To be sure, management consultants have some distinctive conceptual tools; the McKinsey 7S framework, the BCG matrix, and the Minto Pyramid Principle are well known examples. Yet as useful as these may be, they are not realised in hardware in the way a spreadsheet is and so can’t share the cognitive workload in the same way. Bluntly, they don’t “do” anything. We are now, however, starting to see new thinking tools which dovetail well with consulting work, and which may be adopted earlier in the consulting domain than in most others.

One characteristic intellectual skill of the management consultant is hierarchical structuring. Whether it is building logic trees, issue diagrams, pyramid structures, or any other type of “tree,” hierarchical structuring can bring rigour and depth to thinking, and experienced consultants develop facility with this technique. While hierarchical structuring can to some extent be done in the head, when things get complex it helps to lay them out visually – hence the familiar tree structures on whiteboards, with sticky notes, or on-screen using presentation or drawing tools.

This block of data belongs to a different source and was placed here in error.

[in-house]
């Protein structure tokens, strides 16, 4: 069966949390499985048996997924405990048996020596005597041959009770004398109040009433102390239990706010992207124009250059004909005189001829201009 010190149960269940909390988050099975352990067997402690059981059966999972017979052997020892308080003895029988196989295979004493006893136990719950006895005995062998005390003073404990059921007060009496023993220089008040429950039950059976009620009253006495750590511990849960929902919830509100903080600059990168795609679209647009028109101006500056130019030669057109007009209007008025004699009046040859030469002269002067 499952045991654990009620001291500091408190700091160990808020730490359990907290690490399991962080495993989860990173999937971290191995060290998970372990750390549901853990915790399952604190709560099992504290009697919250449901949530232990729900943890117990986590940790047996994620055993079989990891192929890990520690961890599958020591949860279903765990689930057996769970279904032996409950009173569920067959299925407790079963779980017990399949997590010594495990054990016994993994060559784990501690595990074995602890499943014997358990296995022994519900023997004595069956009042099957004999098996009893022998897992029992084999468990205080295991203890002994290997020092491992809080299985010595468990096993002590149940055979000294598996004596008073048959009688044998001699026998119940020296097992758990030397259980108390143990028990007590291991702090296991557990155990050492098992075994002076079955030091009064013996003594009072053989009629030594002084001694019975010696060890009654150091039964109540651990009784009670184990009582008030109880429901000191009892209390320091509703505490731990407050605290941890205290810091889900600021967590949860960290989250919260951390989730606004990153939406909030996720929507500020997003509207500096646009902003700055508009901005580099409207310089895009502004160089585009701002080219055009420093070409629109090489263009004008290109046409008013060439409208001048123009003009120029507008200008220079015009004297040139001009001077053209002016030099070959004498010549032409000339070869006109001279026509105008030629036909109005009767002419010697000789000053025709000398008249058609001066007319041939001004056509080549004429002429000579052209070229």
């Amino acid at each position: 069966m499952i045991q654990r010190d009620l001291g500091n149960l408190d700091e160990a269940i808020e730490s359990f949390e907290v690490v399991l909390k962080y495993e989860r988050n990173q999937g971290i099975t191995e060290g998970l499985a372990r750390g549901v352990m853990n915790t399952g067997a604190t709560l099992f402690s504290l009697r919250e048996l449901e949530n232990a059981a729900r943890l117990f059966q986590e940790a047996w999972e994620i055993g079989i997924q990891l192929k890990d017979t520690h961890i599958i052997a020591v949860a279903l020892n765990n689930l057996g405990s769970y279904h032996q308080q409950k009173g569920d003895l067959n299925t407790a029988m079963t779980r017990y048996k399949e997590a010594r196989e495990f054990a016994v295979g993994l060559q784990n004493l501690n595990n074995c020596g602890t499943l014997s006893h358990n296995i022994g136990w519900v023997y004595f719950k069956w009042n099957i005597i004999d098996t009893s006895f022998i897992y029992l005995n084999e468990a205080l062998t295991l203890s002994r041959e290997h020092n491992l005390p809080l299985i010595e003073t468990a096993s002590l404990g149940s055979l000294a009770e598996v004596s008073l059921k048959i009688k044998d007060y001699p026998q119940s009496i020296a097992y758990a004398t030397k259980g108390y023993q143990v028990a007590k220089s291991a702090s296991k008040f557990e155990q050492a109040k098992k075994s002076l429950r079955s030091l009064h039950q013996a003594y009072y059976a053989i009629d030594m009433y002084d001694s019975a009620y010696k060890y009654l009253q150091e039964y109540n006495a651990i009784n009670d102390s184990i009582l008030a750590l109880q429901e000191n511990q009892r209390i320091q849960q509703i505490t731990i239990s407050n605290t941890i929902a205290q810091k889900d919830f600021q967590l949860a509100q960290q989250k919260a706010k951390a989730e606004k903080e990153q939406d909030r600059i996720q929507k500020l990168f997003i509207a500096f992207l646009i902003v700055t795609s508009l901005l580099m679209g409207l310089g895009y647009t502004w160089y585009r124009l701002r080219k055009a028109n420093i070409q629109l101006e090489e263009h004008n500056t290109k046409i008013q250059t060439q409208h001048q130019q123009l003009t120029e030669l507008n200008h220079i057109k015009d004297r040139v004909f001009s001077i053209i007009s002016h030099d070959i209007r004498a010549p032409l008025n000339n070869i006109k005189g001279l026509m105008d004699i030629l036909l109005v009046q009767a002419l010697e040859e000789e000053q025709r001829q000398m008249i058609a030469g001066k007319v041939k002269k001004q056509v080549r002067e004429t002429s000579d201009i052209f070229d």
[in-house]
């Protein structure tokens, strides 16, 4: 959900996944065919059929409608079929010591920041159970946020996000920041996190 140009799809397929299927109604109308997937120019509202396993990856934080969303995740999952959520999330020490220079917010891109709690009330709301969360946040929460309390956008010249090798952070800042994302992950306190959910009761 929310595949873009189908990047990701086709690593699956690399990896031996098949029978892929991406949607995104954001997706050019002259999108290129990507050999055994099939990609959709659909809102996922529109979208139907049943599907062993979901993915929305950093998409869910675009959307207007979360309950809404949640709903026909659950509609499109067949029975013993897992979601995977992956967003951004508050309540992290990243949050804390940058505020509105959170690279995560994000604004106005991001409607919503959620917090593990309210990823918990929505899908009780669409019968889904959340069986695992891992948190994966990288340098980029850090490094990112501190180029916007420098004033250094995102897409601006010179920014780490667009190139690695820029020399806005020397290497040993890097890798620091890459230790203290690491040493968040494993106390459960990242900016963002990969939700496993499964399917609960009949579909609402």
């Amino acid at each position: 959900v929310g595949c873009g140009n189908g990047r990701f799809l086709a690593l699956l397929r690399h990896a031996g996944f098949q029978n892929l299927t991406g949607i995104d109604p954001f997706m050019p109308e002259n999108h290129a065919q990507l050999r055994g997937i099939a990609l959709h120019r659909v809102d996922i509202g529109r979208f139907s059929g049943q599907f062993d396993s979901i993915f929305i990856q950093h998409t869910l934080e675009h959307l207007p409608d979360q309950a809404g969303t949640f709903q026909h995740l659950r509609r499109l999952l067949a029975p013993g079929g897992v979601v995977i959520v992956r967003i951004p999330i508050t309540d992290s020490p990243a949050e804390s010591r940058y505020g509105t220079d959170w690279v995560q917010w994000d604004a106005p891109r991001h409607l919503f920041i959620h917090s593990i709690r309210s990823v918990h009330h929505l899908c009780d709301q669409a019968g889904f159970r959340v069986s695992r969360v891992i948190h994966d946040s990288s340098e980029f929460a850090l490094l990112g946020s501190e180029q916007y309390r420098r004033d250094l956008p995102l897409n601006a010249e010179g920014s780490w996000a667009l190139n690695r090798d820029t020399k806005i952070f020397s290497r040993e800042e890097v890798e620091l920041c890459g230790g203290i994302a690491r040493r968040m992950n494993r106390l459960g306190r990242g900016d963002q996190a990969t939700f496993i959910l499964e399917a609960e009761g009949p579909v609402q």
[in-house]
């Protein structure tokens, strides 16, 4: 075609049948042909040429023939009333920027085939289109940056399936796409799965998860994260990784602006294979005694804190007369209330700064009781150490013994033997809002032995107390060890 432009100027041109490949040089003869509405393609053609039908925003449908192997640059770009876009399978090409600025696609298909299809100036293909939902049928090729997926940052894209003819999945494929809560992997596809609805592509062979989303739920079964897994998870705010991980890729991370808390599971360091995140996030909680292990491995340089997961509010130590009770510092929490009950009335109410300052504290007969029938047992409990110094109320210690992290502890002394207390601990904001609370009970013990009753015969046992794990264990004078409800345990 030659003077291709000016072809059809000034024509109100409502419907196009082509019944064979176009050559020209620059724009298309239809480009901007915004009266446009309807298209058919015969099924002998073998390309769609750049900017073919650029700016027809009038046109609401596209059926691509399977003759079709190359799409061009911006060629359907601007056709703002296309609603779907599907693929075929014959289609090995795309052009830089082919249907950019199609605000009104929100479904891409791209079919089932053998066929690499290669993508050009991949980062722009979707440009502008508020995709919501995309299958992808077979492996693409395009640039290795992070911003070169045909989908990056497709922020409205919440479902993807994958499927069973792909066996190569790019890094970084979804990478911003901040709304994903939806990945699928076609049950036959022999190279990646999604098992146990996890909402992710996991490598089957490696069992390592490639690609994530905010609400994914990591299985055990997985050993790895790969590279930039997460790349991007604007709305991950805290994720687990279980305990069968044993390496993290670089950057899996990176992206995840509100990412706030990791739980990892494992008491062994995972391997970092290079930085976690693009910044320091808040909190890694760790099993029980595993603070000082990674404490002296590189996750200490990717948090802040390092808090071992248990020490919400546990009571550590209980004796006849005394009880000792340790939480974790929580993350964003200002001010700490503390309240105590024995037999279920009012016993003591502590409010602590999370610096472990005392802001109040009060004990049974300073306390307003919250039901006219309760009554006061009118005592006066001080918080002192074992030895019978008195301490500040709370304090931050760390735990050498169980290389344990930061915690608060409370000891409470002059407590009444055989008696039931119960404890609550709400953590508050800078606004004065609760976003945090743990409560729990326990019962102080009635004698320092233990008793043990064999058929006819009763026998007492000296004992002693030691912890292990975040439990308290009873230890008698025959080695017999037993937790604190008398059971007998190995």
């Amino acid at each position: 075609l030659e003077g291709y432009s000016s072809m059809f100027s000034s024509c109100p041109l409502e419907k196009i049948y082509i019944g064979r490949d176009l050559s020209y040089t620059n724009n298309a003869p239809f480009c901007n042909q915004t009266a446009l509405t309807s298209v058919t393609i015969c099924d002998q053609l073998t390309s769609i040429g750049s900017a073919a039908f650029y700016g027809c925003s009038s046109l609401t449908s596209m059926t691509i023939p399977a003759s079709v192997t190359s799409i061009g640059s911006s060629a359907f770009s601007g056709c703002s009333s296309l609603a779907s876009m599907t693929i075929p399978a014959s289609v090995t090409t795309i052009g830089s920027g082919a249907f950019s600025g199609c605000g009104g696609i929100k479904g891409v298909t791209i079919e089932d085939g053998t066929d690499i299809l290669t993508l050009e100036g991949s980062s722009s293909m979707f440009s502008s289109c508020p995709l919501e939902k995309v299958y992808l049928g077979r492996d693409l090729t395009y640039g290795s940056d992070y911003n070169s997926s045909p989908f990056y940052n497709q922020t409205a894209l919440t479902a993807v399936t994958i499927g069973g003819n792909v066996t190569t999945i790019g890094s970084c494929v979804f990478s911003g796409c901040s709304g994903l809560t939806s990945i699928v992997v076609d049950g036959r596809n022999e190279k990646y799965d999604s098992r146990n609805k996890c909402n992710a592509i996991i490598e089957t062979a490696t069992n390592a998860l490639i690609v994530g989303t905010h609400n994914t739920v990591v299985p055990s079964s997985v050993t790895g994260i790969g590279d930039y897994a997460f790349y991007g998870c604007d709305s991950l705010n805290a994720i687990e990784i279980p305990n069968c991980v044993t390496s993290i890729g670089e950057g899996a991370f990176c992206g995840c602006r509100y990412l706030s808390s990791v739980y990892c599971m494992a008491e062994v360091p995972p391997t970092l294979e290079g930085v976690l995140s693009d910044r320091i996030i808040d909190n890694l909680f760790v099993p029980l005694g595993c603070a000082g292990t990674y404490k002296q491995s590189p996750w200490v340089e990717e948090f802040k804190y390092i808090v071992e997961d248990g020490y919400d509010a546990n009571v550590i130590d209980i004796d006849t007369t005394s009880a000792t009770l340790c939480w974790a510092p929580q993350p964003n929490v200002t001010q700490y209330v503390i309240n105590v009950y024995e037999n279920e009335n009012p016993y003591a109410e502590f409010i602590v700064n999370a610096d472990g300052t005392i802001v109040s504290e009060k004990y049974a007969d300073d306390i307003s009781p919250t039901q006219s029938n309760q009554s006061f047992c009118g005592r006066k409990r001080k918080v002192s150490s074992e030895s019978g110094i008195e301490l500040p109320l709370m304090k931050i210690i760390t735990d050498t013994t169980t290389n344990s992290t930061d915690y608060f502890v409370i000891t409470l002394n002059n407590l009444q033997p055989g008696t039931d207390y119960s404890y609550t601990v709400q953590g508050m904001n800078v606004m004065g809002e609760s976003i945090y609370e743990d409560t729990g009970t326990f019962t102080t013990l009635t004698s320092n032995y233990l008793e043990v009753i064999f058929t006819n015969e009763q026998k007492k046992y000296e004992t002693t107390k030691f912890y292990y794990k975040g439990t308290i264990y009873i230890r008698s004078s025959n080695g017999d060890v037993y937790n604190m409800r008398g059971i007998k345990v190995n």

But these aids, while handy, have their limitations. Most importantly, diagrams created by these manual methods are not easily modified. Organising information hierarchically is a process. A good hierarchical analysis typically evolves through a number of drafts; observing one attempt suggests a better way it might be done. The more quickly you can reshape the structure, the more quickly your thinking advances. But with whiteboards, sticky notes and generic drawing tools, this reshaping can be slow and frustrating; thinking is interrupted, and thinking has lost “flow.”

New tools designed specifically for hierarchical structuring largely remove these speedbumps. When you can build and modify a visual tree structure almost as fast as you can think, the visual representation becomes like an extension of your own cognitive equipment – a “mind’s eye” that just happens to be outside the head. A consultant using such a tool produces a logic tree better and faster than a similar consultant working on a whiteboard. The net result is that the former consultant is, for practical purposes, smarter.